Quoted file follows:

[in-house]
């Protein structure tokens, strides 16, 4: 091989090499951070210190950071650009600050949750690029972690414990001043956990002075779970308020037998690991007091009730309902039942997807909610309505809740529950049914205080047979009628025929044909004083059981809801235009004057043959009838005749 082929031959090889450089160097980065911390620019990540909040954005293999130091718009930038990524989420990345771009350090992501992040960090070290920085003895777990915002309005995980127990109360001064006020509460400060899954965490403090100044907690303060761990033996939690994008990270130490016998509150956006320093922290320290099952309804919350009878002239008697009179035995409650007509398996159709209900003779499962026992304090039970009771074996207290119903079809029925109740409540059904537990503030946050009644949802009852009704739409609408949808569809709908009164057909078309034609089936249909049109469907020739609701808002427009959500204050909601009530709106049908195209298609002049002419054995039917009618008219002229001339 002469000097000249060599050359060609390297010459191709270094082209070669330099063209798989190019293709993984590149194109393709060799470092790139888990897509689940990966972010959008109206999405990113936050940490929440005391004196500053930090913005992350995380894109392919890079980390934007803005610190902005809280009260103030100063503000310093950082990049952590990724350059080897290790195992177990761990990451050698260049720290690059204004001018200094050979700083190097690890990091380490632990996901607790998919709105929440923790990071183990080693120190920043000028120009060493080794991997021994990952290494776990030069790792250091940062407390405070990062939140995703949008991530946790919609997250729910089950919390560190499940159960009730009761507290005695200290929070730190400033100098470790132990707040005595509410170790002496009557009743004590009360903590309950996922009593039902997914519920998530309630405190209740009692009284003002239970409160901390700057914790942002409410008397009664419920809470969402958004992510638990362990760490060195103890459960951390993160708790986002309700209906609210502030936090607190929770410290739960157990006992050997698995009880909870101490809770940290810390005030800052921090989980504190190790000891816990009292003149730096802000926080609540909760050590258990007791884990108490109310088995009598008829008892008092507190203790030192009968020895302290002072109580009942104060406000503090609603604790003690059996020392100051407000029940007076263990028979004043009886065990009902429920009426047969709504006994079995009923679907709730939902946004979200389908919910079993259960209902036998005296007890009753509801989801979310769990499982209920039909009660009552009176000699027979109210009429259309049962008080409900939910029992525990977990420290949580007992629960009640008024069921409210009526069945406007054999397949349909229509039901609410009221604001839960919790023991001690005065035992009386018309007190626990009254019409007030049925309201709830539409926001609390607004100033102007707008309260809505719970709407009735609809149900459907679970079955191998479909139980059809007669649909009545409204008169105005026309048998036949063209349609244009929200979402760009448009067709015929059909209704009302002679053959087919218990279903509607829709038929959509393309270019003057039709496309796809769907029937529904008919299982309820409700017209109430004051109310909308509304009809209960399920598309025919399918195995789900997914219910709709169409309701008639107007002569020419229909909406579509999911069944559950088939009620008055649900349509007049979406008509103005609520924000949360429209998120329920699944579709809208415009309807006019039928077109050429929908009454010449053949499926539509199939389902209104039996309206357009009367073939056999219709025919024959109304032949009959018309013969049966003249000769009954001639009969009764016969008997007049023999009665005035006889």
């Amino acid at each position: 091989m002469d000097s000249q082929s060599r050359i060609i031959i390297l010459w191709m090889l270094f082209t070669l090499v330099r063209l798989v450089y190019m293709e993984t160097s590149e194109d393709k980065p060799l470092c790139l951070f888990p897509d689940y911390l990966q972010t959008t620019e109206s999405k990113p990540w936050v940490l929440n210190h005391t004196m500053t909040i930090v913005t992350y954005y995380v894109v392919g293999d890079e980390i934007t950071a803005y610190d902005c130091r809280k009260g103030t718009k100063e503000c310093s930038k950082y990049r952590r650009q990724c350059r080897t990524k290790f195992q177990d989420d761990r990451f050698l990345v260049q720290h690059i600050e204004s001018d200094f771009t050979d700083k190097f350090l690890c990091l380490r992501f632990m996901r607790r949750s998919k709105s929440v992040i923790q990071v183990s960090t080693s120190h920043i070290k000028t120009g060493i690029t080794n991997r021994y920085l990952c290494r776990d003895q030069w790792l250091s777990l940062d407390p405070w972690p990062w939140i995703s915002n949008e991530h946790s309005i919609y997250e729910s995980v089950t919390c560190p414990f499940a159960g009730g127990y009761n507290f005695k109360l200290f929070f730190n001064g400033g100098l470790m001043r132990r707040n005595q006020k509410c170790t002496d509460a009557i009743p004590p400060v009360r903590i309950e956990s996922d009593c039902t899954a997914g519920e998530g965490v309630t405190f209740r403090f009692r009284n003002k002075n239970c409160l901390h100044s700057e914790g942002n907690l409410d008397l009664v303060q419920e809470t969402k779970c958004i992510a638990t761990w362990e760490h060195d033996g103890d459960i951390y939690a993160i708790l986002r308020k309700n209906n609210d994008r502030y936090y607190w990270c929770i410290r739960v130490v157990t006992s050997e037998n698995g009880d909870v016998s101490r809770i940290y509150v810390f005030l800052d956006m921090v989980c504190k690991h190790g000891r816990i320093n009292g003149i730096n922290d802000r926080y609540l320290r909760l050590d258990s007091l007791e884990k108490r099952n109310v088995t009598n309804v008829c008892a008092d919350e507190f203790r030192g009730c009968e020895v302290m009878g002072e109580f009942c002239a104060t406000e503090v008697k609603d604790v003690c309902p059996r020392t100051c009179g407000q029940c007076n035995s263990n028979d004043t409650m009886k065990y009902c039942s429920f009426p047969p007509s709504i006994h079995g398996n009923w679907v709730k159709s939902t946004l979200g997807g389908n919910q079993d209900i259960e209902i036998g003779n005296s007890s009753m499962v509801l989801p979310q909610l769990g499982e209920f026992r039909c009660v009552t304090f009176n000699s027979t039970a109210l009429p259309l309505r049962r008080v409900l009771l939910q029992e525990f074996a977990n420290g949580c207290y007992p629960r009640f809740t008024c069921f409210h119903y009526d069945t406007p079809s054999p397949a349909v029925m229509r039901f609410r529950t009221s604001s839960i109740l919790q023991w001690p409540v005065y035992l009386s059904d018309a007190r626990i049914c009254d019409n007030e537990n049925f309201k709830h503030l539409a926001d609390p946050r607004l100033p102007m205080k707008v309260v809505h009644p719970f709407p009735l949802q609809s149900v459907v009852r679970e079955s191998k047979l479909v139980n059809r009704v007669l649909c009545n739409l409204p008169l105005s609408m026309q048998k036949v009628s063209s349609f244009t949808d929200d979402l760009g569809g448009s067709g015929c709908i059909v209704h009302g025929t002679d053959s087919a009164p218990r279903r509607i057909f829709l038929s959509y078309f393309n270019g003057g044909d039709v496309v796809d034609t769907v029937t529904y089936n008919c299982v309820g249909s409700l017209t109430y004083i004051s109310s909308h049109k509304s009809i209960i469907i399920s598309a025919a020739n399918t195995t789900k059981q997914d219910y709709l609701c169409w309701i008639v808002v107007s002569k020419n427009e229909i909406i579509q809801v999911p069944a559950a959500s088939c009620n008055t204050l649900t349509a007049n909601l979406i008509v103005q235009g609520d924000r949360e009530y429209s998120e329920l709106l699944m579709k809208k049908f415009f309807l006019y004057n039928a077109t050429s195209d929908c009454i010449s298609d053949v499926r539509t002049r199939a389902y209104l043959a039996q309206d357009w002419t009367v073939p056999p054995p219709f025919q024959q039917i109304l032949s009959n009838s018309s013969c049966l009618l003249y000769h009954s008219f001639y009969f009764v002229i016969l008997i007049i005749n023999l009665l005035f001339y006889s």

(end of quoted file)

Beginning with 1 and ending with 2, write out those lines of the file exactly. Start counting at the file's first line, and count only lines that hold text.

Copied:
[in-house]
């Protein structure tokens, strides 16, 4: 091989090499951070210190950071650009600050949750690029972690414990001043956990002075779970308020037998690991007091009730309902039942997807909610309505809740529950049914205080047979009628025929044909004083059981809801235009004057043959009838005749 082929031959090889450089160097980065911390620019990540909040954005293999130091718009930038990524989420990345771009350090992501992040960090070290920085003895777990915002309005995980127990109360001064006020509460400060899954965490403090100044907690303060761990033996939690994008990270130490016998509150956006320093922290320290099952309804919350009878002239008697009179035995409650007509398996159709209900003779499962026992304090039970009771074996207290119903079809029925109740409540059904537990503030946050009644949802009852009704739409609408949808569809709908009164057909078309034609089936249909049109469907020739609701808002427009959500204050909601009530709106049908195209298609002049002419054995039917009618008219002229001339 002469000097000249060599050359060609390297010459191709270094082209070669330099063209798989190019293709993984590149194109393709060799470092790139888990897509689940990966972010959008109206999405990113936050940490929440005391004196500053930090913005992350995380894109392919890079980390934007803005610190902005809280009260103030100063503000310093950082990049952590990724350059080897290790195992177990761990990451050698260049720290690059204004001018200094050979700083190097690890990091380490632990996901607790998919709105929440923790990071183990080693120190920043000028120009060493080794991997021994990952290494776990030069790792250091940062407390405070990062939140995703949008991530946790919609997250729910089950919390560190499940159960009730009761507290005695200290929070730190400033100098470790132990707040005595509410170790002496009557009743004590009360903590309950996922009593039902997914519920998530309630405190209740009692009284003002239970409160901390700057914790942002409410008397009664419920809470969402958004992510638990362990760490060195103890459960951390993160708790986002309700209906609210502030936090607190929770410290739960157990006992050997698995009880909870101490809770940290810390005030800052921090989980504190190790000891816990009292003149730096802000926080609540909760050590258990007791884990108490109310088995009598008829008892008092507190203790030192009968020895302290002072109580009942104060406000503090609603604790003690059996020392100051407000029940007076263990028979004043009886065990009902429920009426047969709504006994079995009923679907709730939902946004979200389908919910079993259960209902036998005296007890009753509801989801979310769990499982209920039909009660009552009176000699027979109210009429259309049962008080409900939910029992525990977990420290949580007992629960009640008024069921409210009526069945406007054999397949349909229509039901609410009221604001839960919790023991001690005065035992009386018309007190626990009254019409007030049925309201709830539409926001609390607004100033102007707008309260809505719970709407009735609809149900459907679970079955191998479909139980059809007669649909009545409204008169105005026309048998036949063209349609244009929200979402760009448009067709015929059909209704009302002679053959087919218990279903509607829709038929959509393309270019003057039709496309796809769907029937529904008919299982309820409700017209109430004051109310909308509304009809209960399920598309025919399918195995789900997914219910709709169409309701008639107007002569020419229909909406579509999911069944559950088939009620008055649900349509007049979406008509103005609520924000949360429209998120329920699944579709809208415009309807006019039928077109050429929908009454010449053949499926539509199939389902209104039996309206357009009367073939056999219709025919024959109304032949009959018309013969049966003249000769009954001639009969009764016969008997007049023999009665005035006889």